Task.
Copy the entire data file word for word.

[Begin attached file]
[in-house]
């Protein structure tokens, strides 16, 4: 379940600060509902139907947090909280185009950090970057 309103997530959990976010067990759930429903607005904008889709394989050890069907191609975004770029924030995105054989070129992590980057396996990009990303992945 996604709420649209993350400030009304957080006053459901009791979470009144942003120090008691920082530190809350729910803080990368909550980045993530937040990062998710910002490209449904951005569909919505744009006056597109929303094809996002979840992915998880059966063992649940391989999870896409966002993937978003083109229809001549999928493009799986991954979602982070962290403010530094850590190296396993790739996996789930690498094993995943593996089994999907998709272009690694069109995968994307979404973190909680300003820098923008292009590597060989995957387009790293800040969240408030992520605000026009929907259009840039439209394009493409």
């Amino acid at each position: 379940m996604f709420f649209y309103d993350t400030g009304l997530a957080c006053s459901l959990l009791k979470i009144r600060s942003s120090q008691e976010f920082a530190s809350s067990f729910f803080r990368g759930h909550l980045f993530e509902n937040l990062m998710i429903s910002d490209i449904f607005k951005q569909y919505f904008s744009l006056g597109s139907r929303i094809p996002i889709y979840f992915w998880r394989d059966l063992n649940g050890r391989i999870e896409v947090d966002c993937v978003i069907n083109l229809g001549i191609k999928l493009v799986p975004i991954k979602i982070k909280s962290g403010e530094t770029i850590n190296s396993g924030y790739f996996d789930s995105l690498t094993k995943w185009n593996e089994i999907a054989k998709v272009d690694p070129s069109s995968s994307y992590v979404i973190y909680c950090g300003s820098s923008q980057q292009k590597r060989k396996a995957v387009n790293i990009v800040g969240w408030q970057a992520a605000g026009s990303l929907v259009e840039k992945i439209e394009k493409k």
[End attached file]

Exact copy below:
[in-house]
């Protein structure tokens, strides 16, 4: 379940600060509902139907947090909280185009950090970057 309103997530959990976010067990759930429903607005904008889709394989050890069907191609975004770029924030995105054989070129992590980057396996990009990303992945 996604709420649209993350400030009304957080006053459901009791979470009144942003120090008691920082530190809350729910803080990368909550980045993530937040990062998710910002490209449904951005569909919505744009006056597109929303094809996002979840992915998880059966063992649940391989999870896409966002993937978003083109229809001549999928493009799986991954979602982070962290403010530094850590190296396993790739996996789930690498094993995943593996089994999907998709272009690694069109995968994307979404973190909680300003820098923008292009590597060989995957387009790293800040969240408030992520605000026009929907259009840039439209394009493409």
């Amino acid at each position: 379940m996604f709420f649209y309103d993350t400030g009304l997530a957080c006053s459901l959990l009791k979470i009144r600060s942003s120090q008691e976010f920082a530190s809350s067990f729910f803080r990368g759930h909550l980045f993530e509902n937040l990062m998710i429903s910002d490209i449904f607005k951005q569909y919505f904008s744009l006056g597109s139907r929303i094809p996002i889709y979840f992915w998880r394989d059966l063992n649940g050890r391989i999870e896409v947090d966002c993937v978003i069907n083109l229809g001549i191609k999928l493009v799986p975004i991954k979602i982070k909280s962290g403010e530094t770029i850590n190296s396993g924030y790739f996996d789930s995105l690498t094993k995943w185009n593996e089994i999907a054989k998709v272009d690694p070129s069109s995968s994307y992590v979404i973190y909680c950090g300003s820098s923008q980057q292009k590597r060989k396996a995957v387009n790293i990009v800040g969240w408030q970057a992520a605000g026009s990303l929907v259009e840039k992945i439209e394009k493409k």